I believe if Shaw were alive today, he would vote for a parliamentary system of government rather than a presidential one to make his dream come true. Suppose, for example, the Conservative Party and the House of Commons in general were so fed up with Theresa May over the Brexit issue that they wanted to get rid of her. It would be a very simple process. A demotion from being the leader of the Conservatives by the parliamentary party would send her packing. Similarly. a successful vote of no confidence in her government in the Commons would lead to fresh elections. Getting rid of Donald Trump in the US, uncontrollable, as he already appears to be, would be a daunting, convoluted and unpredictable undertaking either by the Republicans or the two Houses of Congress.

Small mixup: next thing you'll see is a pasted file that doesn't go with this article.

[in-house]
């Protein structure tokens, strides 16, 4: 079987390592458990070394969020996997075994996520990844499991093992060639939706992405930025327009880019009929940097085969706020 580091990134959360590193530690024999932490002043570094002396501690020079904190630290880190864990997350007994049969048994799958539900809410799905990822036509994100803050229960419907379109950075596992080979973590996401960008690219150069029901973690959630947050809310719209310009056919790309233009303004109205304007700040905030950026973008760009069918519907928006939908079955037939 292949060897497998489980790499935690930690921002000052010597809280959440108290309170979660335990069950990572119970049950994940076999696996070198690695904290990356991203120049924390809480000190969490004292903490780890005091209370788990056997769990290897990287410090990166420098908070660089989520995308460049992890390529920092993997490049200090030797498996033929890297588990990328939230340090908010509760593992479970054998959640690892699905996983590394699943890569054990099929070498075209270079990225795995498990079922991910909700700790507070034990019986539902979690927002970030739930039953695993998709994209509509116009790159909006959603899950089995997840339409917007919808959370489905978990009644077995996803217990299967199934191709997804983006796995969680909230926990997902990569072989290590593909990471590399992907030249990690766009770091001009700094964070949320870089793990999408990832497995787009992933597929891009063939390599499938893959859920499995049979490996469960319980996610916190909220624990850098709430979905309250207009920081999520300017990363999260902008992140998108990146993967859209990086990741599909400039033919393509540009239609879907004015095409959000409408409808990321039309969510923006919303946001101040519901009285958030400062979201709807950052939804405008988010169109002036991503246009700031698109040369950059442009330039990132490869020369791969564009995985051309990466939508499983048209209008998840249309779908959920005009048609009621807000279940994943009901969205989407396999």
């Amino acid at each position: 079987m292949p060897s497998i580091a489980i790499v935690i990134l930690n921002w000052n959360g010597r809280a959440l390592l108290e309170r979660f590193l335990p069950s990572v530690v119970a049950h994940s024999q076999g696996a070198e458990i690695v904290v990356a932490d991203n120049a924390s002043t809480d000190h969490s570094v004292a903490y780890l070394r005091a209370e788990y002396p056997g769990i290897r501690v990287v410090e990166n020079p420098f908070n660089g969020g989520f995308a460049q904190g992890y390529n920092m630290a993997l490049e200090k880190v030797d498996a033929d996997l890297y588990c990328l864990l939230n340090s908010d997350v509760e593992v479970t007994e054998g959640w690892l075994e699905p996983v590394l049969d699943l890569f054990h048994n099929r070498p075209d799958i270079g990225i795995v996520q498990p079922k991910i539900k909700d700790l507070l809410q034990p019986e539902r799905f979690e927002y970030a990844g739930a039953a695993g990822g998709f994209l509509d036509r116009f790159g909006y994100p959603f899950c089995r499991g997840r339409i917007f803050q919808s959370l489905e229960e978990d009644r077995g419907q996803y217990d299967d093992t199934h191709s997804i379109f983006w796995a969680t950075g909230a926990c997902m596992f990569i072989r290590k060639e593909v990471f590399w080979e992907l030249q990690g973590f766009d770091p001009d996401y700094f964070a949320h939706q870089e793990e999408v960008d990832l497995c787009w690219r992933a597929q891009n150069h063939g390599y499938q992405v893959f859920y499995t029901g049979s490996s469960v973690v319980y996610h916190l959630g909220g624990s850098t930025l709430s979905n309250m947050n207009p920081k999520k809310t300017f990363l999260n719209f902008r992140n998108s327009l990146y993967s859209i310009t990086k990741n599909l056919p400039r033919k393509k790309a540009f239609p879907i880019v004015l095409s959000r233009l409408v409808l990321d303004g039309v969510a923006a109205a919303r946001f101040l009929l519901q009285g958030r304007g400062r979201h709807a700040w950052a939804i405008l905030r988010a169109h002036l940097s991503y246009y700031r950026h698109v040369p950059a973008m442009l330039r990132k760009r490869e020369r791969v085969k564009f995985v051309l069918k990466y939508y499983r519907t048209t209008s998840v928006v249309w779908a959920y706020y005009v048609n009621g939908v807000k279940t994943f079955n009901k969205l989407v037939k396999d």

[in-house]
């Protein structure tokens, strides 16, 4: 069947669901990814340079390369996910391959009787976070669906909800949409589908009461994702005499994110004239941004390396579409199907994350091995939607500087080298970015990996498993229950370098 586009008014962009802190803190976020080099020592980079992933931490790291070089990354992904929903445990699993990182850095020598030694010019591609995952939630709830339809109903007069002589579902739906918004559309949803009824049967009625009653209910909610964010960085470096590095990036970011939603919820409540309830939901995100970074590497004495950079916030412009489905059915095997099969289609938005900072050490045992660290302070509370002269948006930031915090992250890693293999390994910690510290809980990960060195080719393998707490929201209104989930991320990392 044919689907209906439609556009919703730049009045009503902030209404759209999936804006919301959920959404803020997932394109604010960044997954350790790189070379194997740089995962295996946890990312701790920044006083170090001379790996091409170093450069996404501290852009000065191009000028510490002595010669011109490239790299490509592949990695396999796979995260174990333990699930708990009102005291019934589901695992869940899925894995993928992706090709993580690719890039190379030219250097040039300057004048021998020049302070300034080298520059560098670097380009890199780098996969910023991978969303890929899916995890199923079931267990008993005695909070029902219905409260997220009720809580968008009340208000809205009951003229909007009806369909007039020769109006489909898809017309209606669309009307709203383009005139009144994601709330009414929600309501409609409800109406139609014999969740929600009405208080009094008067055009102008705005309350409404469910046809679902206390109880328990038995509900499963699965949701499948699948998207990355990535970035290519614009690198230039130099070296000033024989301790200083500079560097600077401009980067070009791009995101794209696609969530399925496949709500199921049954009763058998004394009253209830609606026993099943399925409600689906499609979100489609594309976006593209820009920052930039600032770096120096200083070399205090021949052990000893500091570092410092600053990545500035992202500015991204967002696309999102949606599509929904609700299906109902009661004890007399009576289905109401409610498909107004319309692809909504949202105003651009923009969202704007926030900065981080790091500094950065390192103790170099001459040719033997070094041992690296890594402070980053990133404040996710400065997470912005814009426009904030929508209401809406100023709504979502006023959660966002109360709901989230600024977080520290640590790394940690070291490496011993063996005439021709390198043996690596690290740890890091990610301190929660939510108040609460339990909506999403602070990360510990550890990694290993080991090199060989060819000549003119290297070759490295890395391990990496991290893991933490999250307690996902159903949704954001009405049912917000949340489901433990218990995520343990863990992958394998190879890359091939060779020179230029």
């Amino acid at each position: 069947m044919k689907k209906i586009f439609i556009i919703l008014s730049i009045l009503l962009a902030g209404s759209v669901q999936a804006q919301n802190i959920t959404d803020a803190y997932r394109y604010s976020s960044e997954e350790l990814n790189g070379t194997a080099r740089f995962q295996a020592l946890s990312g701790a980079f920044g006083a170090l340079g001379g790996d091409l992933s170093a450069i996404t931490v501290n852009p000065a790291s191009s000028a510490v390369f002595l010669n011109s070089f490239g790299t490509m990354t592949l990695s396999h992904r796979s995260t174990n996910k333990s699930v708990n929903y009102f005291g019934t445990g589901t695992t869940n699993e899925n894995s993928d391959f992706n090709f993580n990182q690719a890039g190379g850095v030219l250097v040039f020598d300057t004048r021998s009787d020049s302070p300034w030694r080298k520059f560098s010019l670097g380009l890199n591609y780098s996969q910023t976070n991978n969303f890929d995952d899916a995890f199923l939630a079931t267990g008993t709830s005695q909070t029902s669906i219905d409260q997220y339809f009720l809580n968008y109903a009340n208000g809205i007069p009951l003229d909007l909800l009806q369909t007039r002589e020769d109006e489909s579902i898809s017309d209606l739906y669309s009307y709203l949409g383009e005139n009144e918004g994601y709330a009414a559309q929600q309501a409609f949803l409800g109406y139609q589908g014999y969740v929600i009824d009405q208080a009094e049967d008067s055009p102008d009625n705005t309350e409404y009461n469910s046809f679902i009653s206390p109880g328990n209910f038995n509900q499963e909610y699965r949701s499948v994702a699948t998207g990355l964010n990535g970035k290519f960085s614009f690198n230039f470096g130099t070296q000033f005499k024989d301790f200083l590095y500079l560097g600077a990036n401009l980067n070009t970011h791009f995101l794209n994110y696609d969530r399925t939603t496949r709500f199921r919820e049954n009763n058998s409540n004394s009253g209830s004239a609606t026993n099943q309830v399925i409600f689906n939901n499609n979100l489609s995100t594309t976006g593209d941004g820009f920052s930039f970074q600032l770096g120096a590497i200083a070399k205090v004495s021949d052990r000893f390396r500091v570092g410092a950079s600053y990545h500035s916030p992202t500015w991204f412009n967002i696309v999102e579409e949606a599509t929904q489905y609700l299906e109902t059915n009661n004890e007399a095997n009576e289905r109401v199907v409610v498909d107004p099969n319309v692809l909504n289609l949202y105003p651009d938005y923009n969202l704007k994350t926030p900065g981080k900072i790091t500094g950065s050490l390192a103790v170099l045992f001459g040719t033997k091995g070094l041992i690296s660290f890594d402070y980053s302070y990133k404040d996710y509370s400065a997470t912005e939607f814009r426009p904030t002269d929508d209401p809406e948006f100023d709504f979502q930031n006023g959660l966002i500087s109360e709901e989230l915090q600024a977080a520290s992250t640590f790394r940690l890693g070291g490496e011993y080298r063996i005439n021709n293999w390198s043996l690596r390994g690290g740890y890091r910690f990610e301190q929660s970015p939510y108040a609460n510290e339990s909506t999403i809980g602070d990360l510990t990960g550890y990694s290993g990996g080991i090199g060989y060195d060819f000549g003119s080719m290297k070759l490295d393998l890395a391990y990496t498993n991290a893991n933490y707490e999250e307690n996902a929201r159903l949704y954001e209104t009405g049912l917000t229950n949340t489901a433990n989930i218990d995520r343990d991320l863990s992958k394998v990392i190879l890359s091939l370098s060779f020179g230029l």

Controlling the presidency has become a nightmare in a nation regarded as the epitome of democratic governance.